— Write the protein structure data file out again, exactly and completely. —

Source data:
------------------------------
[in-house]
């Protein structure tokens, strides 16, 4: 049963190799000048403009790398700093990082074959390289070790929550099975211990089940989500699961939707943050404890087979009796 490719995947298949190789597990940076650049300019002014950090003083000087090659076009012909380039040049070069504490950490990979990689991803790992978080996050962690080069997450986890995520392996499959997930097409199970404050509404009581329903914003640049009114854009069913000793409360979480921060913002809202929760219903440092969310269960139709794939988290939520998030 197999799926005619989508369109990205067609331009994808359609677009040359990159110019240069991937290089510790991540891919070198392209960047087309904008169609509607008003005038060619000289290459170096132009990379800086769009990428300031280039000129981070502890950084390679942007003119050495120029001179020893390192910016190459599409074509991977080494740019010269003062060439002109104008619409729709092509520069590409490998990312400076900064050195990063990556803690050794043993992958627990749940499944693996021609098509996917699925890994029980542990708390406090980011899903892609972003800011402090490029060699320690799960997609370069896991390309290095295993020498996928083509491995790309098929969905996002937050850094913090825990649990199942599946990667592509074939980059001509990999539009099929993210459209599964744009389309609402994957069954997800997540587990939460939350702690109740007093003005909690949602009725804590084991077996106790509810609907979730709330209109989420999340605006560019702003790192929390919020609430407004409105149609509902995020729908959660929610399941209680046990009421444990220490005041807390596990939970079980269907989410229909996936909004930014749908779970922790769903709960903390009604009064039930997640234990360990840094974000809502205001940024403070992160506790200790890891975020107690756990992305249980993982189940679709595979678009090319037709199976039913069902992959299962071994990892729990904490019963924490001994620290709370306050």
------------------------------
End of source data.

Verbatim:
[in-house]
């Protein structure tokens, strides 16, 4: 049963190799000048403009790398700093990082074959390289070790929550099975211990089940989500699961939707943050404890087979009796 490719995947298949190789597990940076650049300019002014950090003083000087090659076009012909380039040049070069504490950490990979990689991803790992978080996050962690080069997450986890995520392996499959997930097409199970404050509404009581329903914003640049009114854009069913000793409360979480921060913002809202929760219903440092969310269960139709794939988290939520998030 197999799926005619989508369109990205067609331009994808359609677009040359990159110019240069991937290089510790991540891919070198392209960047087309904008169609509607008003005038060619000289290459170096132009990379800086769009990428300031280039000129981070502890950084390679942007003119050495120029001179020893390192910016190459599409074509991977080494740019010269003062060439002109104008619409729709092509520069590409490998990312400076900064050195990063990556803690050794043993992958627990749940499944693996021609098509996917699925890994029980542990708390406090980011899903892609972003800011402090490029060699320690799960997609370069896991390309290095295993020498996928083509491995790309098929969905996002937050850094913090825990649990199942599946990667592509074939980059001509990999539009099929993210459209599964744009389309609402994957069954997800997540587990939460939350702690109740007093003005909690949602009725804590084991077996106790509810609907979730709330209109989420999340605006560019702003790192929390919020609430407004409105149609509902995020729908959660929610399941209680046990009421444990220490005041807390596990939970079980269907989410229909996936909004930014749908779970922790769903709960903390009604009064039930997640234990360990840094974000809502205001940024403070992160506790200790890891975020107690756990992305249980993982189940679709595979678009090319037709199976039913069902992959299962071994990892729990904490019963924490001994620290709370306050």